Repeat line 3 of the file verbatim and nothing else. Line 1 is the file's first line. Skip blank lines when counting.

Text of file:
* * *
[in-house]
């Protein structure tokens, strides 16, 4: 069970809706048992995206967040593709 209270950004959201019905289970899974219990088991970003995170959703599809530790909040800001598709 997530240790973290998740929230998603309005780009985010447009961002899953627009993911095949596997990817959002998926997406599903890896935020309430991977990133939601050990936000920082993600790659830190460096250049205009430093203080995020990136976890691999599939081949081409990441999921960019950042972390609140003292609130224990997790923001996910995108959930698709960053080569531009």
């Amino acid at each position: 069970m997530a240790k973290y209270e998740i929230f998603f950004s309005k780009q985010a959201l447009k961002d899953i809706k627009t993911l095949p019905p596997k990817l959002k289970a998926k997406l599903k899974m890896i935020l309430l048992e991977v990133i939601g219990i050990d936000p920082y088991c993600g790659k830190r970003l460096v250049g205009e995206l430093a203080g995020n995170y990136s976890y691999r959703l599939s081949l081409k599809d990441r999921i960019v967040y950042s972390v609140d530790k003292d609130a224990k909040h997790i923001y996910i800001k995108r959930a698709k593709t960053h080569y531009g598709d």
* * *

């Amino acid at each position: 069970m997530a240790k973290y209270e998740i929230f998603f950004s309005k780009q985010a959201l447009k961002d899953i809706k627009t993911l095949p019905p596997k990817l959002k289970a998926k997406l599903k899974m890896i935020l309430l048992e991977v990133i939601g219990i050990d936000p920082y088991c993600g790659k830190r970003l460096v250049g205009e995206l430093a203080g995020n995170y990136s976890y691999r959703l599939s081949l081409k599809d990441r999921i960019v967040y950042s972390v609140d530790k003292d609130a224990k909040h997790i923001y996910i800001k995108r959930a698709k593709t960053h080569y531009g598709d």